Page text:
NFC access control

This is a design brief, one of many themes that the Touch project is investigating.


RFID and NFC can be used to provide access to places in the same way as traditional keys or tickets.

This brief emerged from a frustration with existing access control systems. For interfaces of such potential simplicity they are often frustratingly difficult to use. Observe a queue forming by a train ticket gate or at a gym, and witness first-hand how an interface can cause confusion, frustration and even humiliation. Lack of feedback, delays and awkward timing make these systems some of the worst examples of interaction design practice.

Considering the issue of access control as a whole, what kinds of interactions are needed to make access easy and humane?

What are the variables involved in access control? How should access be visualised for users? When does access need to be easy and transparent, and when should it be obscure or even threatening? What kinds of feedback (audio, haptic, visual) can we use to make these interactions easier? In particular, how might an NFC-enabled mobile phone change access interactions? This might link very successfully with other briefs, in particular looking at how icon or graphic treatments might work and the kinds of interaction methods that are evolving for NFC interactions.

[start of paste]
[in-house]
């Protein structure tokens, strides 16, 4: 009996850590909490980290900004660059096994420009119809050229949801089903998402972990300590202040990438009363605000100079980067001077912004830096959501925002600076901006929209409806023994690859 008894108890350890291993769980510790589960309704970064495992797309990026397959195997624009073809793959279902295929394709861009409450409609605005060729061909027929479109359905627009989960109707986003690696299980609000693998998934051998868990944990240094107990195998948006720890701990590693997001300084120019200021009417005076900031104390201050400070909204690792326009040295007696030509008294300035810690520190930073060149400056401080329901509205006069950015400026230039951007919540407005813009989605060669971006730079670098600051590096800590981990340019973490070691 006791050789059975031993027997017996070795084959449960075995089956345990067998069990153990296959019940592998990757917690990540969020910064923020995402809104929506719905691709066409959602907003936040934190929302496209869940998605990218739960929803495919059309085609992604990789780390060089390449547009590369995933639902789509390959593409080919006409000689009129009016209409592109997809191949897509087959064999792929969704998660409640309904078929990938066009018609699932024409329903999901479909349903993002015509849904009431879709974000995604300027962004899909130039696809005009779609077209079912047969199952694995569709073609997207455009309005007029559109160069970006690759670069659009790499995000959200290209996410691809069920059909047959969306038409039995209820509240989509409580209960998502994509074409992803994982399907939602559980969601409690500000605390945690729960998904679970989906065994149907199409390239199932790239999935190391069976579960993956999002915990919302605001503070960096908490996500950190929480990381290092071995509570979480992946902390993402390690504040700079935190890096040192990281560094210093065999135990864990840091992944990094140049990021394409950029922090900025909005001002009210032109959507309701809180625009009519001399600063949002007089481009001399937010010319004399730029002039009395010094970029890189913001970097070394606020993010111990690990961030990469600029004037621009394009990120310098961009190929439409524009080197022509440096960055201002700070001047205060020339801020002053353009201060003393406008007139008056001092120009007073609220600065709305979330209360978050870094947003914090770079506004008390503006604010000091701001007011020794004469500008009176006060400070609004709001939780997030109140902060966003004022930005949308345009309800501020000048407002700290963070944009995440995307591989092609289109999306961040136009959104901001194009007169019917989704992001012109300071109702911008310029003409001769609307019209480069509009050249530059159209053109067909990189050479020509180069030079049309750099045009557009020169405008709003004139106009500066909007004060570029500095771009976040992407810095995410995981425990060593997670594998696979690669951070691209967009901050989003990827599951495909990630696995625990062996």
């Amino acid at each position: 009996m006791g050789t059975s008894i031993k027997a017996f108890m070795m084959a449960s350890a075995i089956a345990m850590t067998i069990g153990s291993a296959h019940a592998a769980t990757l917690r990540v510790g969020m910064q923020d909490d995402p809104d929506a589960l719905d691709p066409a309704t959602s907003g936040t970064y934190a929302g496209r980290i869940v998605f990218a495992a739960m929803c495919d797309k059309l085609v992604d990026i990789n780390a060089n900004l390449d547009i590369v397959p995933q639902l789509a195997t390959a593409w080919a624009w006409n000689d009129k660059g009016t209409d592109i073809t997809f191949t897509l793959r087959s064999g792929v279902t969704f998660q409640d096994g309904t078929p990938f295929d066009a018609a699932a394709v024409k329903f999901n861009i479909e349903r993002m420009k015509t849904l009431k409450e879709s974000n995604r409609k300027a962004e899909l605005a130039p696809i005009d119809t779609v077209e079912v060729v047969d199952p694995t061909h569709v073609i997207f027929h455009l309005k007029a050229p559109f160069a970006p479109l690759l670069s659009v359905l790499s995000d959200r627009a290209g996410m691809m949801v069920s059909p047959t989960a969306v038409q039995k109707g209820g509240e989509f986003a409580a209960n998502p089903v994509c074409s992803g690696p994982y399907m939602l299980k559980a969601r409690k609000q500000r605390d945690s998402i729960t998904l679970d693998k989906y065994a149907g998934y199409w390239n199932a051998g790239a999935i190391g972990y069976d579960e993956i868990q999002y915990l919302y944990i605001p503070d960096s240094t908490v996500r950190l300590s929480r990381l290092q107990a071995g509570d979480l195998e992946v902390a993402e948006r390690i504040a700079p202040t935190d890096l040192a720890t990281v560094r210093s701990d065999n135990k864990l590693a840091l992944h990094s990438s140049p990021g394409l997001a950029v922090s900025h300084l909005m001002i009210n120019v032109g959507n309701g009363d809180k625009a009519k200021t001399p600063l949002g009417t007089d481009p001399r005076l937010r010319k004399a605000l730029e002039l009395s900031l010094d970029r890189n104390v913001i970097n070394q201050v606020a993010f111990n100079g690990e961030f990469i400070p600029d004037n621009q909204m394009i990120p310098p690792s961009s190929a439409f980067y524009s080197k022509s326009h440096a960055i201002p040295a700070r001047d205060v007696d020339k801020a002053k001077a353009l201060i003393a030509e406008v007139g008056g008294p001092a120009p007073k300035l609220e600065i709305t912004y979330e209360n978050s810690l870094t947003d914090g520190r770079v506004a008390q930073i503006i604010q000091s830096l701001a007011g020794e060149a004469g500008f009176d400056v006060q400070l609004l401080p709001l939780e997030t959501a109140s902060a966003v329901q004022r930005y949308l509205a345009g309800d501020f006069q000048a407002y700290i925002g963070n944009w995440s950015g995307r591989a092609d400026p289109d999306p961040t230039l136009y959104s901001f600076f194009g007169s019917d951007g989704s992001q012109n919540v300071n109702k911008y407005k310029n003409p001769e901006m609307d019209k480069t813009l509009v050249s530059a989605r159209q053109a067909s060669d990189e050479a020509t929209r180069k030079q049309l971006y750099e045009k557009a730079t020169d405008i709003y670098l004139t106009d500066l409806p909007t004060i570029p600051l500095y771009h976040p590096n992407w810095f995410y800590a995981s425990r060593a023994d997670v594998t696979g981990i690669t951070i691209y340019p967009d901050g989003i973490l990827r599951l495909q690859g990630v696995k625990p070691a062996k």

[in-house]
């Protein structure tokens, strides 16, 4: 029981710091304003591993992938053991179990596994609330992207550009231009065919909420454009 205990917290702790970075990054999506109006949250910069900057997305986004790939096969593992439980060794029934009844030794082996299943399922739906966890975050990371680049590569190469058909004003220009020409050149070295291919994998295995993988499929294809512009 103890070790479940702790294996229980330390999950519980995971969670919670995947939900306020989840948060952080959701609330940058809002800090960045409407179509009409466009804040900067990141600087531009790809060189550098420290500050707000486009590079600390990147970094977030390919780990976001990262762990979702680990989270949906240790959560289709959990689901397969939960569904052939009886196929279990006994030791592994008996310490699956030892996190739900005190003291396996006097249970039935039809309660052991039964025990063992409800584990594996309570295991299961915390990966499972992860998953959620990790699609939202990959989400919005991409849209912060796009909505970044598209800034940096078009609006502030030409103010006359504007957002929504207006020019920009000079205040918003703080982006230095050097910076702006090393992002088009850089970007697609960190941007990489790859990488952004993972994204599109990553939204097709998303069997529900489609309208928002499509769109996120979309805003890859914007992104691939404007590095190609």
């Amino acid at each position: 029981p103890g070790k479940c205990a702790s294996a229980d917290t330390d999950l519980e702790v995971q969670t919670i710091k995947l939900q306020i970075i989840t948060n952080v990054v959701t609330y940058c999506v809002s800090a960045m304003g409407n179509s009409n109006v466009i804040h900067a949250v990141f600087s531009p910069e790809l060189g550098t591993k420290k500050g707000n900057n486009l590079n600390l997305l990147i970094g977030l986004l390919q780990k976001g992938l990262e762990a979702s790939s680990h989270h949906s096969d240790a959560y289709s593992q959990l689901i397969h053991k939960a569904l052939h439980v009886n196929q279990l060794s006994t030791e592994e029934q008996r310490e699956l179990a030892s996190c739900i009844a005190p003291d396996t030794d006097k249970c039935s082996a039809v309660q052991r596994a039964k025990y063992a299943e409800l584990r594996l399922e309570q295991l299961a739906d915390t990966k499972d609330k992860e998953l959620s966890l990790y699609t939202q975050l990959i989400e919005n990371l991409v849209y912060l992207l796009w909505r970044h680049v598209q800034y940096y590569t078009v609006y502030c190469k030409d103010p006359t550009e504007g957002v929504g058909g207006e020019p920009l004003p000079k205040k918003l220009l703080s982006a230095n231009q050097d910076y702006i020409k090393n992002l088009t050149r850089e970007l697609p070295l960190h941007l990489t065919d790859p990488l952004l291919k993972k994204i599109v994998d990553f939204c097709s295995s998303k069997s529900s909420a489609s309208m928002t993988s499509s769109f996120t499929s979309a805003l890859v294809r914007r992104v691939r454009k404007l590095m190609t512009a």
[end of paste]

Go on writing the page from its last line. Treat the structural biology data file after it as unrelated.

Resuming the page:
Going further, how should RFID work within existing architectural spaces? How might architectural structure alter once we have more advanced access systems? Does the concept of ‘boundary’ change?

Read more about these design briefs.

Related things:

  1. Universal design with NFC This is a design brief, one of many themes that the Touch project is investigating. NFC has been suggested as an enabling platform for universal design or design for all. Universal design can be......
  2. Touch design briefs The Touch project has been investigating applications and services for RFID and NFC since 2005. Although RFID and NFC have been much hyped, the technologies have been relatively little explored from a design perspective.......
  3. NFC at Wikipedia I revisited the Near Field Communication at Wikipedia page this week. For a long time it was a copy and paste of the About NFC page from the NFC Forum, but now it has......
  4. Interactions of transactions This is a design brief, one of many themes that the Touch project is investigating. It is likely that NFC has a role to play in the future of our interactions with infrastructures like......
  5. Thoughts on Nokia’s NFC developments On April 15th Nokia announced the 6212 ‘classic’ phone that incorporates Near Field Communication technology. This phone is the fourth NFC-capable phone from Nokia in as many years and it is the first NFC......

This entry was posted in Design briefs, Interaction design, Mobile. Bookmark the permalink. Post a comment or leave a trackback: Trackback URL.

One Trackback

  1. By Touch design briefs · Touch on 4 May 2007 at 14:39

    [...] RFID and access control [...]

Post a Comment

Your email is never published nor shared. Required fields are marked *


You may use these HTML tags and attributes: